IDEAS home Printed from https://ideas.repec.org/
MyIDEAS: Login to save this paper or follow this series

Does Internet Use Crowd Out Face-To-Face Ties? Empirical Evidence from the Cumulative General Social Survey Data

This study examines if Internet use crowds out or facilitates face-to-face ties by analyzing the cumulative General Social Survey data. Assumed is that the impact of Internet use varies according to types of Internet services and modes of Internet use. GSS data show that face-to-face engagements measured in spending a social evening, friends, and relatives staying in contact with, and voluntary membership remained almost unchanged for the past four decades. No sharp slash or jump was observed before and after the late 1990s. Spending a social evening with relatives, neighbors, and friends are not influenced by Internet use regardless of whether they are email, WWW, or deliberative and entertaining purposes. Emailing and deliberative use of WWW are positively related to the number of friends and relatives keeping in touch with by face-to-face, meetings or events, telephone, and U.S. postal mail, while the time spent for WWW has the negative effect. Finally, voluntary membership is positively associated with deliberative use of WWW and not with email and WWW use for entertainment. The Internet is not necessarily a technology culprit of the decline in social capital but its impact depends how effectively people use for society and themselves.

If you experience problems downloading a file, check if you have the proper application to view it first. In case of further problems read the IDEAS help page. Note that these files are not on the IDEAS site. Please be patient as the files may be large.

File URL: http://www.iuj.ac.jp/workingpapers/index.cfm?File=EMS_2011_21.pdf
File Function: First version, 2011
Download Restriction: no

Paper provided by Research Institute, International University of Japan in its series Working Papers with number EMS_2011_21.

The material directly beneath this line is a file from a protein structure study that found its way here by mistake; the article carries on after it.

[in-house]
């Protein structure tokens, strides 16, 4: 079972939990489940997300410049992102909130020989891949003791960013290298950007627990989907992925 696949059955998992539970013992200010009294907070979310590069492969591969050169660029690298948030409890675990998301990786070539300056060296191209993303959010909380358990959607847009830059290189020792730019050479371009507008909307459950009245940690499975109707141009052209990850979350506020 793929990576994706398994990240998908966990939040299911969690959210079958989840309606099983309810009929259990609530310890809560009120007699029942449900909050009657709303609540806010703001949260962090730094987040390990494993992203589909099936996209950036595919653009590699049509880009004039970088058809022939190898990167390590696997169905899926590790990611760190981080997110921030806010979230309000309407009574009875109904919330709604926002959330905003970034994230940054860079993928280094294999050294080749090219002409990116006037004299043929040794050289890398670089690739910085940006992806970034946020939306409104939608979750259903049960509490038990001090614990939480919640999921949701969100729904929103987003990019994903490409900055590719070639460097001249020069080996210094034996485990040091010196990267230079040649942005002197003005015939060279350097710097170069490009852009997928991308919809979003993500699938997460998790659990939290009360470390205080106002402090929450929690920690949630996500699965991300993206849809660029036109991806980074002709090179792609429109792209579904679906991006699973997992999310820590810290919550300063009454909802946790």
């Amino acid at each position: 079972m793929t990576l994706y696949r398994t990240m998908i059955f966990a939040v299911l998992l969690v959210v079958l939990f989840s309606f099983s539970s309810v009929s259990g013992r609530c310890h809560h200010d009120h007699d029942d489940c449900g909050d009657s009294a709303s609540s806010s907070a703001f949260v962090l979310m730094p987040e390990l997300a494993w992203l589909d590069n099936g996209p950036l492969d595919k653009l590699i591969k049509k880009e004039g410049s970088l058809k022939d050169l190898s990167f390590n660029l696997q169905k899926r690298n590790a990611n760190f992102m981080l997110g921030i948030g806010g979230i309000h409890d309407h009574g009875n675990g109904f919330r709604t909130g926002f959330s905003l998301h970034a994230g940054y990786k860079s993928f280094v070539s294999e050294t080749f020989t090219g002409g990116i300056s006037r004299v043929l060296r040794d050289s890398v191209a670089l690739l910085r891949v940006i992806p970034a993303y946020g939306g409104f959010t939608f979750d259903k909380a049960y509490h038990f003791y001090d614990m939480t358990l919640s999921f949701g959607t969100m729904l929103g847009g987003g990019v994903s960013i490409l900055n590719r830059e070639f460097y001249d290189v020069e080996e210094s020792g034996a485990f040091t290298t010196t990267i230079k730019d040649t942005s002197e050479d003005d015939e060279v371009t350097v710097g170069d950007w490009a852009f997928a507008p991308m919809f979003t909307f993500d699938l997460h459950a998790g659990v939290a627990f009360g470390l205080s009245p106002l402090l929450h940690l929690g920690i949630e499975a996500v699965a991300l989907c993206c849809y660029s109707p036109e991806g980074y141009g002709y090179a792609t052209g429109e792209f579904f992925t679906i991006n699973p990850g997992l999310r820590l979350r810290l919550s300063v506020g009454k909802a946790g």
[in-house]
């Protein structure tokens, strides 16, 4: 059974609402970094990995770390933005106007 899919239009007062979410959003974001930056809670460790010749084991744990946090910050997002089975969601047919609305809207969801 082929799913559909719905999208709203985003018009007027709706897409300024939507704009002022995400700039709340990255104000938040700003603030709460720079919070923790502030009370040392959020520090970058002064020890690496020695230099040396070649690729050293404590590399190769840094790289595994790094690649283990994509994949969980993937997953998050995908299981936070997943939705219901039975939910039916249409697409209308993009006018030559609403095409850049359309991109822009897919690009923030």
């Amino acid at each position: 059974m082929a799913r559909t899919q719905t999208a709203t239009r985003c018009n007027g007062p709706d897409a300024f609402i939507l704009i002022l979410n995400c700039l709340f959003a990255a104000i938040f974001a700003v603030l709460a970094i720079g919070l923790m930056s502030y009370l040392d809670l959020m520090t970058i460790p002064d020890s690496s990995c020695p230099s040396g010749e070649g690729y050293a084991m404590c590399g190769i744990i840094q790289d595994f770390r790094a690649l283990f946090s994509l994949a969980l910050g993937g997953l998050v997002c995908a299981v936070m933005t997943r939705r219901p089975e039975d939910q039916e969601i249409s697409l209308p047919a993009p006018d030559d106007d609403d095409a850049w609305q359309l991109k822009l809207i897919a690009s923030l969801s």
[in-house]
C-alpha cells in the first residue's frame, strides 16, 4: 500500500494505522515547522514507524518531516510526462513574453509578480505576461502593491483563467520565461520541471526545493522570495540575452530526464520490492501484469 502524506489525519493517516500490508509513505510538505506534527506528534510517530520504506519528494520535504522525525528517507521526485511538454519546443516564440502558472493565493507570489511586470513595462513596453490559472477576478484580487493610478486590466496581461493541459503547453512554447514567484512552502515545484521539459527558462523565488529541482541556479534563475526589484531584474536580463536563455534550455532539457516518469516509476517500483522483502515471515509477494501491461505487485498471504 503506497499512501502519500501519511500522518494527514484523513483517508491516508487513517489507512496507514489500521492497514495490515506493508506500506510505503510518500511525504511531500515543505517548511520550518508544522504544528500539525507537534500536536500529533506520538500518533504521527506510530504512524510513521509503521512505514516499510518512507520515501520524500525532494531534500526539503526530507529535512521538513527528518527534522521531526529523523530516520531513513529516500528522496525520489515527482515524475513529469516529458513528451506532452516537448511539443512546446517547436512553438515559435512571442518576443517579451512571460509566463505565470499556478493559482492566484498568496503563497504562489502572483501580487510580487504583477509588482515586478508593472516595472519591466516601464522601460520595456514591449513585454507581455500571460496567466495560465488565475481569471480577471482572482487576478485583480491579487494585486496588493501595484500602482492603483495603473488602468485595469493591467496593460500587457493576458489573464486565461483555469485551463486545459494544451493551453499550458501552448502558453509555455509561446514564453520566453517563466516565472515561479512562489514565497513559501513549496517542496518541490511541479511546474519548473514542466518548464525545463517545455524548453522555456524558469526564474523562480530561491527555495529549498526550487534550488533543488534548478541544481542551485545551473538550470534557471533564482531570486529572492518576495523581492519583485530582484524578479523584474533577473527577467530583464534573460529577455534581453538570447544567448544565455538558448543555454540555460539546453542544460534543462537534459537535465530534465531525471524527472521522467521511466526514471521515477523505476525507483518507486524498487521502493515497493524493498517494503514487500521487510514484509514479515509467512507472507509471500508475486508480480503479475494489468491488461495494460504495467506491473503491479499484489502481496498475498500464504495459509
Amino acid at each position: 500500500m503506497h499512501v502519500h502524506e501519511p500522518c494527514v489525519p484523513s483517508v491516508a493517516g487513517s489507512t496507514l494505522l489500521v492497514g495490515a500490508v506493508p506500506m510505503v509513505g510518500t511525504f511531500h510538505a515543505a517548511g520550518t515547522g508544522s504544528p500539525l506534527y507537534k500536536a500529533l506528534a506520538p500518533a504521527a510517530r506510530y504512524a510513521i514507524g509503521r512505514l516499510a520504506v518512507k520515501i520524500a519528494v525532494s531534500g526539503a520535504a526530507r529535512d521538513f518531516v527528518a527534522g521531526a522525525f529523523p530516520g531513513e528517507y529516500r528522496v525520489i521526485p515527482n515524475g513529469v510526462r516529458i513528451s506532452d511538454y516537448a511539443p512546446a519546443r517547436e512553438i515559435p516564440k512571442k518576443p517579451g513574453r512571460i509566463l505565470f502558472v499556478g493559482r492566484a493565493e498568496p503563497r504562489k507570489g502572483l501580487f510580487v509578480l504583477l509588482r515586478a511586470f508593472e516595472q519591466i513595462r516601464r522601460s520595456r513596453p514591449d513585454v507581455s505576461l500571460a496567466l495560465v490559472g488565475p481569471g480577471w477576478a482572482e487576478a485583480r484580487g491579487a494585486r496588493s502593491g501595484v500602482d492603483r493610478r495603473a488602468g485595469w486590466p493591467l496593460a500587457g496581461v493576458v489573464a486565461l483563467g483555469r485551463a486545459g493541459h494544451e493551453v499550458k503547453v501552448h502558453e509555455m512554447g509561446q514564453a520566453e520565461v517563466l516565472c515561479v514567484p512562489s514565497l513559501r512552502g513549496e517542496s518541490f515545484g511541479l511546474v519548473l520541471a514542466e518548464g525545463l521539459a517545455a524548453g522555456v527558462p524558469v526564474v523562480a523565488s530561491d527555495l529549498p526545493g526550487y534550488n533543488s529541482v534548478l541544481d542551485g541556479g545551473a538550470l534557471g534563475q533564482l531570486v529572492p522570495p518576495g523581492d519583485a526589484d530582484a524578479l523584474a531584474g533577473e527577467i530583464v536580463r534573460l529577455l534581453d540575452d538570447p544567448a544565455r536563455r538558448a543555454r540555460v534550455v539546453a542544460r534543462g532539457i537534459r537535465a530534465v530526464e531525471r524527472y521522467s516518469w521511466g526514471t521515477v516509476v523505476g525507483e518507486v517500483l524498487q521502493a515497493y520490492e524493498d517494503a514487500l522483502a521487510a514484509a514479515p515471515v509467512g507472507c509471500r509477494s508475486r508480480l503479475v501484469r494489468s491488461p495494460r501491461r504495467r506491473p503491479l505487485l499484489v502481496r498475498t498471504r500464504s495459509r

as
in new window

Length: 29 pages
Date of creation: Oct 2011
Date of revision:
Handle: RePEc:iuj:wpaper:ems_2011_21
Contact details of provider: Postal: 777 Kokusai-cho, Minami Uonuma0-shi, Niigata 949-7277 JAPAN
Phone: 81+(0)25-779-1112
Fax: 81+(0)25-779-1187
Web page: http://www.iuj.ac.jp/research/

More information through EDIRC

References listed on IDEAS
Please report citation or reference errors to , or , if you are the registered author of the cited work, log in to your RePEc Author Service profile, click on "citations" and make appropriate adjustments.:

as in new window
  1. Paul DiMaggio & Eszter Hargittai & W. Russell Neuman & John P. Robinson, 2001. "Social Implications Of The Internet," Working Papers 159, Princeton University, Woodrow Wilson School of Public and International Affairs, Center for Arts and Cultural Policy Studies..
Full references (including those not matched with items on IDEAS)

This item is not listed on Wikipedia, on a reading list or among the top items on IDEAS.

When requesting a correction, please mention this item's handle: RePEc:iuj:wpaper:ems_2011_21. See general information about how to correct material in RePEc.

For technical questions regarding this item, or to correct its authors, title, abstract, bibliographic or download information, contact: (Kazumi Imai, Office of Academic Affairs)

If you have authored this item and are not yet registered with RePEc, we encourage you to do it here. This allows to link your profile to this item. It also allows you to accept potential citations to this item that we are uncertain about.

If references are entirely missing, you can add them using this form.

If the full references list an item that is present in RePEc, but the system did not link to it, you can help with this form.

If you know of missing items citing this one, you can help us creating those links by adding the relevant references in the same way as above, for each refering item. If you are a registered author of this item, you may also want to check the "citations" tab in your profile, as there may be some citations waiting for confirmation.

Please note that corrections may take a couple of weeks to filter through the various RePEc services.

This information is provided to you by IDEAS at the Research Division of the Federal Reserve Bank of St. Louis using RePEc data.